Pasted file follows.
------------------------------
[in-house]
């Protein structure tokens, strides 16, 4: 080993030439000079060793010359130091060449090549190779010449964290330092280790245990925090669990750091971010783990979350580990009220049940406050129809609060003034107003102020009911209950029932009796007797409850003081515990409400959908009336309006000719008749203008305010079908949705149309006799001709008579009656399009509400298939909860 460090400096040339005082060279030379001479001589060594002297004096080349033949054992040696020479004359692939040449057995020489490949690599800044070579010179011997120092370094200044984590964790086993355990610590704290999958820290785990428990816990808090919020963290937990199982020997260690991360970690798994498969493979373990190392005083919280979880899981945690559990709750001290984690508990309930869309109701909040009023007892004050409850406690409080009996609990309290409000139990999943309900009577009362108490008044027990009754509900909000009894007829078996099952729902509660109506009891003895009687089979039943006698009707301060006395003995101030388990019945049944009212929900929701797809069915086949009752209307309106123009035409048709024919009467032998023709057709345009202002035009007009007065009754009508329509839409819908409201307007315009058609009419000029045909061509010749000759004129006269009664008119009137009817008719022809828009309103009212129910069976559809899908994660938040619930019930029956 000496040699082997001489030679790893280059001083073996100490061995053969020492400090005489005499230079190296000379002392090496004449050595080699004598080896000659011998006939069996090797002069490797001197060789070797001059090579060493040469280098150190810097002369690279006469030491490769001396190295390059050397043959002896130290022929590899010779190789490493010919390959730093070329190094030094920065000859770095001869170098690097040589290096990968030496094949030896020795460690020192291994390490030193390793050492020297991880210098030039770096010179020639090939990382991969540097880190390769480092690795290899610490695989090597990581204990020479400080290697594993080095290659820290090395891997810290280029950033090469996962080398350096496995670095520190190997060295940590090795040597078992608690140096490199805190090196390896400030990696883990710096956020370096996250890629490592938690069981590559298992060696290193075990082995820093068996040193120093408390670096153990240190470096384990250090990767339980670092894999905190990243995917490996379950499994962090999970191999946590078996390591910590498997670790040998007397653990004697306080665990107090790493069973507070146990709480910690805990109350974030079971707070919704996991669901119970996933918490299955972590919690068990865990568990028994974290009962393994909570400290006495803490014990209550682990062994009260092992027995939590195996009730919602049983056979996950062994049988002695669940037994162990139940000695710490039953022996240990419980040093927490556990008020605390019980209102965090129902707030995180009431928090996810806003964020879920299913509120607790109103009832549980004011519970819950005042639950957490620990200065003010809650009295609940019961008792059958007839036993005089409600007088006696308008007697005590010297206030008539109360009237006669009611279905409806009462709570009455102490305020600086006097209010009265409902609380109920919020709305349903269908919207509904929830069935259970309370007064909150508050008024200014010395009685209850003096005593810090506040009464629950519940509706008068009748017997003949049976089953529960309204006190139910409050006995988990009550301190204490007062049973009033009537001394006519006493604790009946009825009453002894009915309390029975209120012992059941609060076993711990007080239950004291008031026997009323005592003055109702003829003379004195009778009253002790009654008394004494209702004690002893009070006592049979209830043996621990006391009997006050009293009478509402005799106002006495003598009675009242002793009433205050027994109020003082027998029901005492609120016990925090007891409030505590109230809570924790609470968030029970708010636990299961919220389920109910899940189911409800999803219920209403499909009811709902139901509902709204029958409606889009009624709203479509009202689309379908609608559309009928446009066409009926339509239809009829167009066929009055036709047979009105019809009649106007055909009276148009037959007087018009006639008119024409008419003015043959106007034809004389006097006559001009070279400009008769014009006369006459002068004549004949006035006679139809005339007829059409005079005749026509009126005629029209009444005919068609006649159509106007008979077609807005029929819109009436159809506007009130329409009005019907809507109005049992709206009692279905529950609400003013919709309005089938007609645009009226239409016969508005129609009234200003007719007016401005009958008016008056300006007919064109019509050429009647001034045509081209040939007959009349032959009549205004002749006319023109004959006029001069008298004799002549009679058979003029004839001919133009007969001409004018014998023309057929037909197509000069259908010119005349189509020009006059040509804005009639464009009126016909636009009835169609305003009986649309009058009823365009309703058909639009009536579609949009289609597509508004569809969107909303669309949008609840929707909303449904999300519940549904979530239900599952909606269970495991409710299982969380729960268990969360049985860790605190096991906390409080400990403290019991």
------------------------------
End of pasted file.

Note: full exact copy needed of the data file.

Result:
[in-house]
């Protein structure tokens, strides 16, 4: 080993030439000079060793010359130091060449090549190779010449964290330092280790245990925090669990750091971010783990979350580990009220049940406050129809609060003034107003102020009911209950029932009796007797409850003081515990409400959908009336309006000719008749203008305010079908949705149309006799001709008579009656399009509400298939909860 460090400096040339005082060279030379001479001589060594002297004096080349033949054992040696020479004359692939040449057995020489490949690599800044070579010179011997120092370094200044984590964790086993355990610590704290999958820290785990428990816990808090919020963290937990199982020997260690991360970690798994498969493979373990190392005083919280979880899981945690559990709750001290984690508990309930869309109701909040009023007892004050409850406690409080009996609990309290409000139990999943309900009577009362108490008044027990009754509900909000009894007829078996099952729902509660109506009891003895009687089979039943006698009707301060006395003995101030388990019945049944009212929900929701797809069915086949009752209307309106123009035409048709024919009467032998023709057709345009202002035009007009007065009754009508329509839409819908409201307007315009058609009419000029045909061509010749000759004129006269009664008119009137009817008719022809828009309103009212129910069976559809899908994660938040619930019930029956 000496040699082997001489030679790893280059001083073996100490061995053969020492400090005489005499230079190296000379002392090496004449050595080699004598080896000659011998006939069996090797002069490797001197060789070797001059090579060493040469280098150190810097002369690279006469030491490769001396190295390059050397043959002896130290022929590899010779190789490493010919390959730093070329190094030094920065000859770095001869170098690097040589290096990968030496094949030896020795460690020192291994390490030193390793050492020297991880210098030039770096010179020639090939990382991969540097880190390769480092690795290899610490695989090597990581204990020479400080290697594993080095290659820290090395891997810290280029950033090469996962080398350096496995670095520190190997060295940590090795040597078992608690140096490199805190090196390896400030990696883990710096956020370096996250890629490592938690069981590559298992060696290193075990082995820093068996040193120093408390670096153990240190470096384990250090990767339980670092894999905190990243995917490996379950499994962090999970191999946590078996390591910590498997670790040998007397653990004697306080665990107090790493069973507070146990709480910690805990109350974030079971707070919704996991669901119970996933918490299955972590919690068990865990568990028994974290009962393994909570400290006495803490014990209550682990062994009260092992027995939590195996009730919602049983056979996950062994049988002695669940037994162990139940000695710490039953022996240990419980040093927490556990008020605390019980209102965090129902707030995180009431928090996810806003964020879920299913509120607790109103009832549980004011519970819950005042639950957490620990200065003010809650009295609940019961008792059958007839036993005089409600007088006696308008007697005590010297206030008539109360009237006669009611279905409806009462709570009455102490305020600086006097209010009265409902609380109920919020709305349903269908919207509904929830069935259970309370007064909150508050008024200014010395009685209850003096005593810090506040009464629950519940509706008068009748017997003949049976089953529960309204006190139910409050006995988990009550301190204490007062049973009033009537001394006519006493604790009946009825009453002894009915309390029975209120012992059941609060076993711990007080239950004291008031026997009323005592003055109702003829003379004195009778009253002790009654008394004494209702004690002893009070006592049979209830043996621990006391009997006050009293009478509402005799106002006495003598009675009242002793009433205050027994109020003082027998029901005492609120016990925090007891409030505590109230809570924790609470968030029970708010636990299961919220389920109910899940189911409800999803219920209403499909009811709902139901509902709204029958409606889009009624709203479509009202689309379908609608559309009928446009066409009926339509239809009829167009066929009055036709047979009105019809009649106007055909009276148009037959007087018009006639008119024409008419003015043959106007034809004389006097006559001009070279400009008769014009006369006459002068004549004949006035006679139809005339007829059409005079005749026509009126005629029209009444005919068609006649159509106007008979077609807005029929819109009436159809506007009130329409009005019907809507109005049992709206009692279905529950609400003013919709309005089938007609645009009226239409016969508005129609009234200003007719007016401005009958008016008056300006007919064109019509050429009647001034045509081209040939007959009349032959009549205004002749006319023109004959006029001069008298004799002549009679058979003029004839001919133009007969001409004018014998023309057929037909197509000069259908010119005349189509020009006059040509804005009639464009009126016909636009009835169609305003009986649309009058009823365009309703058909639009009536579609949009289609597509508004569809969107909303669309949008609840929707909303449904999300519940549904979530239900599952909606269970495991409710299982969380729960268990969360049985860790605190096991906390409080400990403290019991």